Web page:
October 17, 2013 5:40 pm
Updated: October 17, 2013 6:27 pm

Etobicoke school bans candy, pop, chocolate bars from student lunches

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ABOVE: Etobicoke school brings in ban on junk food. Peter Kim reports. 

TORONTO – No candy, no pop and no chocolate bars; those are the new lunchtime rules in place at James S. Bell Junior Middle School in Toronto.

The middle school is one of Toronto District School Board’s (TDSB) sports and wellness academies. As part of that mandate, the Etobicoke school is responsible for promoting healthy eating among its student population of almost 400 kids.

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To do that, the school administration, along with the parent council,  has decided to ban children certain food items as part of their lunch.

“What we decided was as a group we were really going to focus of eliminating chocolate, candy and pop from the diets of our students while they were at school,” Principal John Currie said in an interview Thursday. “To be completely honest with you, everyone is 100 per cent on board. We’ve had no issues whatsoever.”

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But why draw the line at pop, candy and chocolate bars? What about chocolate covered granola bars that are billed as healthy but may contain just as much sugar? Well, Currie said, there is a gray area.

“We’re not that crazy with what we’re doing at the school,” he said. “That’s an excellent example, with a chocolate covered granola bar, that’s something we would encourage students to bring every once in a while. So that’s something we call an ‘every once in a while food.’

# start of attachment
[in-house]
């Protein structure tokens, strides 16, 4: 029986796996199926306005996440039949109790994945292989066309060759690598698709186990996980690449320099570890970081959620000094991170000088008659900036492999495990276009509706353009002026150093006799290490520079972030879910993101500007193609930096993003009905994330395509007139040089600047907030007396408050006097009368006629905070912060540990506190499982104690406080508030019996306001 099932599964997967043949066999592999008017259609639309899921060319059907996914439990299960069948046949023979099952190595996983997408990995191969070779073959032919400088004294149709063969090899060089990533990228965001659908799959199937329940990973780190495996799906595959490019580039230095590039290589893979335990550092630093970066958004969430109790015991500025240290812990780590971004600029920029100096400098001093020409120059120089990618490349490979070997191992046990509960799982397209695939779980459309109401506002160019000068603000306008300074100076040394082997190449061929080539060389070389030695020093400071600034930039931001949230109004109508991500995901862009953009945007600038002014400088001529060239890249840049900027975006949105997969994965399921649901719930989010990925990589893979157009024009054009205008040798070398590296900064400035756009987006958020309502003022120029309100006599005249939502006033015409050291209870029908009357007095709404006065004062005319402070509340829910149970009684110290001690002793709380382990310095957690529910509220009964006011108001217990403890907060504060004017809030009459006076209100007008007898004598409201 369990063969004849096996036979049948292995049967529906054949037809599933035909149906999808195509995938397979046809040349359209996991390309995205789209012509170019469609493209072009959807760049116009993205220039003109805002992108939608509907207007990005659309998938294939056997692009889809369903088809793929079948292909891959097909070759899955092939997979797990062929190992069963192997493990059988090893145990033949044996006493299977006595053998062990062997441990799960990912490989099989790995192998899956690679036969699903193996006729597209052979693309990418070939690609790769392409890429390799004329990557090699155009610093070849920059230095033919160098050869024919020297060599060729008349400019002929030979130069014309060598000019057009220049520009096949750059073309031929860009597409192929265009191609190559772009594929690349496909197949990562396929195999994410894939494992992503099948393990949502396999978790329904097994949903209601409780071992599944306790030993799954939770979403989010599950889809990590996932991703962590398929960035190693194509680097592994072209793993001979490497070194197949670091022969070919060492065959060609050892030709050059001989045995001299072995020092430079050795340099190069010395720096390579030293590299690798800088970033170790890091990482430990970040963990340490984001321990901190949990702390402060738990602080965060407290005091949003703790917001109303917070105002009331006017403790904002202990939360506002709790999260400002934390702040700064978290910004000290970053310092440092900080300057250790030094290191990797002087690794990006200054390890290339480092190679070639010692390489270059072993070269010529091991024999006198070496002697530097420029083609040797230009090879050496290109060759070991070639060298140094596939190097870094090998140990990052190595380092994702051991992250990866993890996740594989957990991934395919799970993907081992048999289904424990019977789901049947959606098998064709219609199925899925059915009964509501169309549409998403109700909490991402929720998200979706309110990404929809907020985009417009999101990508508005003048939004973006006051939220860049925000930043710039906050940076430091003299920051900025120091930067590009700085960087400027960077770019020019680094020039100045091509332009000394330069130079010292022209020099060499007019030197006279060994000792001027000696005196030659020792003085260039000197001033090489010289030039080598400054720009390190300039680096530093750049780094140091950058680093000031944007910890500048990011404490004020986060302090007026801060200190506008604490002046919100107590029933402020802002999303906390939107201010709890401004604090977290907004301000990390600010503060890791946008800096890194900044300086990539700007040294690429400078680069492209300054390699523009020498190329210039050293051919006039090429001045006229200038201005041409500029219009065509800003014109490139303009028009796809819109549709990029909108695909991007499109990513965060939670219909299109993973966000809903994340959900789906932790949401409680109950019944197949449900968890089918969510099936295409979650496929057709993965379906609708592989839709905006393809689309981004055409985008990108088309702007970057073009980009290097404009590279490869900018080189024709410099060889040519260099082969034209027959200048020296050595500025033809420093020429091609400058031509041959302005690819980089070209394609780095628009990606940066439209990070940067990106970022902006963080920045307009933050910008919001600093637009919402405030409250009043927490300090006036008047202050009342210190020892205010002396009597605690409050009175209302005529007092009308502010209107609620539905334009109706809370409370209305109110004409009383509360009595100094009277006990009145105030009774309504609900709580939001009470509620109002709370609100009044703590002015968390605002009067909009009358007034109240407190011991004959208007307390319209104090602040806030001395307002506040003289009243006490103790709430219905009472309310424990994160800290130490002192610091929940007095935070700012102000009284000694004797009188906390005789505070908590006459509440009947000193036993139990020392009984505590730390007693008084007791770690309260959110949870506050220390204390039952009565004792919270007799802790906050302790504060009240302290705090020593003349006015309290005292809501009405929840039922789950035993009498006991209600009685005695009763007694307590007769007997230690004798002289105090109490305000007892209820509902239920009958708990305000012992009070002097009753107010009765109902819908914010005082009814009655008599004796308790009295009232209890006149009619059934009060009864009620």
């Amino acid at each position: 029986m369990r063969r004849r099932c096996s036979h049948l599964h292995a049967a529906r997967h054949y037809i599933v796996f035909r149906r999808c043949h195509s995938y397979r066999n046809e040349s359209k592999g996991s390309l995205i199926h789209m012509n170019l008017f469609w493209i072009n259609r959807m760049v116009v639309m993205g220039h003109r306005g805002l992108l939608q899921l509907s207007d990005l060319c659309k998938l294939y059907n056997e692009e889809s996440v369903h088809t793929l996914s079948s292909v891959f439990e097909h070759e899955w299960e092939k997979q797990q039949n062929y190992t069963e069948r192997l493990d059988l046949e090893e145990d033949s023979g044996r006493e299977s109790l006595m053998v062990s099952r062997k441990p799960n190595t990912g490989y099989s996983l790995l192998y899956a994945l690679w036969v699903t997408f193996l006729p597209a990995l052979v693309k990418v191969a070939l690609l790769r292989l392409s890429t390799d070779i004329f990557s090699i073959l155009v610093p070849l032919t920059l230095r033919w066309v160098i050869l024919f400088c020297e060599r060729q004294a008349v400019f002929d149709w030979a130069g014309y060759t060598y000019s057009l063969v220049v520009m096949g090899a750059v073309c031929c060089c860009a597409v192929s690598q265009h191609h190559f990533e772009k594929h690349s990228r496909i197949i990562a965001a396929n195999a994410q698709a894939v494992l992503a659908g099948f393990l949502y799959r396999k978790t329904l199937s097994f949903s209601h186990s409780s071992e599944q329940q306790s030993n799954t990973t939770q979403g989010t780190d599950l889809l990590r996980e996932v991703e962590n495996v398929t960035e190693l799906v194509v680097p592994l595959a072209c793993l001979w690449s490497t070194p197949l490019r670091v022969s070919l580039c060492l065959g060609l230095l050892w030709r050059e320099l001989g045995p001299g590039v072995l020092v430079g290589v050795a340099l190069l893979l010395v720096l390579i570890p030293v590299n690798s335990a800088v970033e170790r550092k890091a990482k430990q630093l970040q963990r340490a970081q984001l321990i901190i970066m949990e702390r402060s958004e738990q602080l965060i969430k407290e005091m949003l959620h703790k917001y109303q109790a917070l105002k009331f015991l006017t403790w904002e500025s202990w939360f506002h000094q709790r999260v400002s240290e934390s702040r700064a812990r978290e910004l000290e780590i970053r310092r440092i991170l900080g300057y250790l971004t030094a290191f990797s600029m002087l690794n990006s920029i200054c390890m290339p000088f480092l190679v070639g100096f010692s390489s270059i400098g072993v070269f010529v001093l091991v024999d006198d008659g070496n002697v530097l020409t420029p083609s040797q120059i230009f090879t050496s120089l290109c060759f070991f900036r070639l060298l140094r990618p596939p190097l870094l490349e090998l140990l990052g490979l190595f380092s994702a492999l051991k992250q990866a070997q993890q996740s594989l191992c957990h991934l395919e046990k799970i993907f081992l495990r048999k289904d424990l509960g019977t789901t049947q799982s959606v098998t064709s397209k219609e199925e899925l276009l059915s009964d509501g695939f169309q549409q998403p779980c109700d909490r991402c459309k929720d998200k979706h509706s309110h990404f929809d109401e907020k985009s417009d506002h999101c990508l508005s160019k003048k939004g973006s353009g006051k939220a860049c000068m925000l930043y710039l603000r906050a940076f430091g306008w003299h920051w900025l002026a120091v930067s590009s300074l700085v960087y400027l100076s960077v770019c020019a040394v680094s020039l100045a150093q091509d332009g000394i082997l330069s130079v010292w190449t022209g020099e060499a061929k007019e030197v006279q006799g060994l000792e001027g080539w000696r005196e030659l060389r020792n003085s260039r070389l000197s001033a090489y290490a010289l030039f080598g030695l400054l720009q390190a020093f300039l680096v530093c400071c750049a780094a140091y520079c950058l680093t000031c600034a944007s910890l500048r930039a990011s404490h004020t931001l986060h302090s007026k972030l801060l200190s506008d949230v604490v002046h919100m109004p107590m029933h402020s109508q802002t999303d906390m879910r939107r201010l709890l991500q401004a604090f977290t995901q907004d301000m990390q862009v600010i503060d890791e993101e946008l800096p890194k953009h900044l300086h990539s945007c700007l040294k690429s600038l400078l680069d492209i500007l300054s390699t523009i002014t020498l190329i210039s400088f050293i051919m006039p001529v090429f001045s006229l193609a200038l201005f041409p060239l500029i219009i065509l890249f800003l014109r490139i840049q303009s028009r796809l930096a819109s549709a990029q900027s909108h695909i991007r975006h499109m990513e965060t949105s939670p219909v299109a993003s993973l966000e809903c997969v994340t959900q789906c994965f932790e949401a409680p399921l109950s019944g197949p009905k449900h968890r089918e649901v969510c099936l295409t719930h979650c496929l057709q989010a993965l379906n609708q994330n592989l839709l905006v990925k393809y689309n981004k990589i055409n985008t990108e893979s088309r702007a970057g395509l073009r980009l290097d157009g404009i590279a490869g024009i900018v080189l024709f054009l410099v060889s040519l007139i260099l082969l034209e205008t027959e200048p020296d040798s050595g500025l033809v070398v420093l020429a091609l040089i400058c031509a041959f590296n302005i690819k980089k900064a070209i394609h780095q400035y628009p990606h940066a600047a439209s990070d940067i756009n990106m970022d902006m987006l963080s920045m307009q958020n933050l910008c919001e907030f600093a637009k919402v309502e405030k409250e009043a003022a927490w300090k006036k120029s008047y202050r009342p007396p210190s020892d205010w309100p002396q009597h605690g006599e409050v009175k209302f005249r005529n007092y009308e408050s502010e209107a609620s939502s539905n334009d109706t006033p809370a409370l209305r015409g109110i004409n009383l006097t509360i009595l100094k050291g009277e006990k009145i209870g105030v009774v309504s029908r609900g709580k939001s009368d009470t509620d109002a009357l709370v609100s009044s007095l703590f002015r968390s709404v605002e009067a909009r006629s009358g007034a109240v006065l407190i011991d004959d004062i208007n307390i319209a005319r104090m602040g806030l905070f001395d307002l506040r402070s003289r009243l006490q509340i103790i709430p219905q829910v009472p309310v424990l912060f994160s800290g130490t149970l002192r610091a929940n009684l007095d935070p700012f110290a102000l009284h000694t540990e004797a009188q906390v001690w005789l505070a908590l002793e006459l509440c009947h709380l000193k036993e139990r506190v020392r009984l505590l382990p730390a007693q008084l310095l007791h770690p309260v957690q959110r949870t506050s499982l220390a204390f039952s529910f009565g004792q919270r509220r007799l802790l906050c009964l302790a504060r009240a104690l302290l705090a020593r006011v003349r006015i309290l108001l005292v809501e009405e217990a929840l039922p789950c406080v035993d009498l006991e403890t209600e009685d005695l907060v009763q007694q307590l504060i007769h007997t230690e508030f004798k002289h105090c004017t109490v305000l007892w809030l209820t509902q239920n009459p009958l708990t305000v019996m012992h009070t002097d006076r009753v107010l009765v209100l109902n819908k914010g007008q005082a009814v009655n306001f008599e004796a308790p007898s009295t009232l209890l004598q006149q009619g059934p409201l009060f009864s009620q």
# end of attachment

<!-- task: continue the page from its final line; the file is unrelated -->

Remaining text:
The initiative is an attempt to get kids eating healthier. Sielen Raoufi, a registered dietitian with Toronto Public Health (TPH) claimed bans don’t always work in changing eating habits.

The move by James S. Bell middle school is just part of a larger trend throughout Ontario of schools moving towards healthier lunches. In 2010, the Ontario government, as part of the new School Food and Beverage Policy, has permitted the sale of some “junk foods” within the school.

Raoufi said children should be taught to avoid foods high in added sugars and low in nutrients.

“Children, youth are consuming too many foods that are high in sugar, salt and fat,” she said. “So it tends to be the foods that are the most in those and fewer in nutrients that are the problem.”

With files from Peter Kim 

© 2013 Shaw Media

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